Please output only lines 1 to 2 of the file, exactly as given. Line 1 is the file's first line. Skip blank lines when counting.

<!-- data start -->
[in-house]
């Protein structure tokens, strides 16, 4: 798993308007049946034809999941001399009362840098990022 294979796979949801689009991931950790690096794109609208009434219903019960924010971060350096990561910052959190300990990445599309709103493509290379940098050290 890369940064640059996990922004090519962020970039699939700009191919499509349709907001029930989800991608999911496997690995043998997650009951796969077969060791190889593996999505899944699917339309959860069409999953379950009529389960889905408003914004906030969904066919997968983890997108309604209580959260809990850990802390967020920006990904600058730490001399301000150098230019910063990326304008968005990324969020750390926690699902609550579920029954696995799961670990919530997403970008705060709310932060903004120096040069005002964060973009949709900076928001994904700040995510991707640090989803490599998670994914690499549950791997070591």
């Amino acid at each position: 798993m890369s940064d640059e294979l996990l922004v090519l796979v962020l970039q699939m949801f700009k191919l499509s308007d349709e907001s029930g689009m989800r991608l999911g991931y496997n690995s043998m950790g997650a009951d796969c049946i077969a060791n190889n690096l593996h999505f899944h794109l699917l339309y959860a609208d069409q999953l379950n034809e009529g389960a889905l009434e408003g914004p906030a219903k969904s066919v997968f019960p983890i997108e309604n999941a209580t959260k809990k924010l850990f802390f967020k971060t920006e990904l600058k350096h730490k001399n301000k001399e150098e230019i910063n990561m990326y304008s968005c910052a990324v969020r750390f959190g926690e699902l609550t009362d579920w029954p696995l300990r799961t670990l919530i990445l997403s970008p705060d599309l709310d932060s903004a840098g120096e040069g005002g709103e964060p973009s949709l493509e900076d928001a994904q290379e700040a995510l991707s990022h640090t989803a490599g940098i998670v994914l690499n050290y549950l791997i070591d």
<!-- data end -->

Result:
[in-house]
């Protein structure tokens, strides 16, 4: 798993308007049946034809999941001399009362840098990022 294979796979949801689009991931950790690096794109609208009434219903019960924010971060350096990561910052959190300990990445599309709103493509290379940098050290 890369940064640059996990922004090519962020970039699939700009191919499509349709907001029930989800991608999911496997690995043998997650009951796969077969060791190889593996999505899944699917339309959860069409999953379950009529389960889905408003914004906030969904066919997968983890997108309604209580959260809990850990802390967020920006990904600058730490001399301000150098230019910063990326304008968005990324969020750390926690699902609550579920029954696995799961670990919530997403970008705060709310932060903004120096040069005002964060973009949709900076928001994904700040995510991707640090989803490599998670994914690499549950791997070591």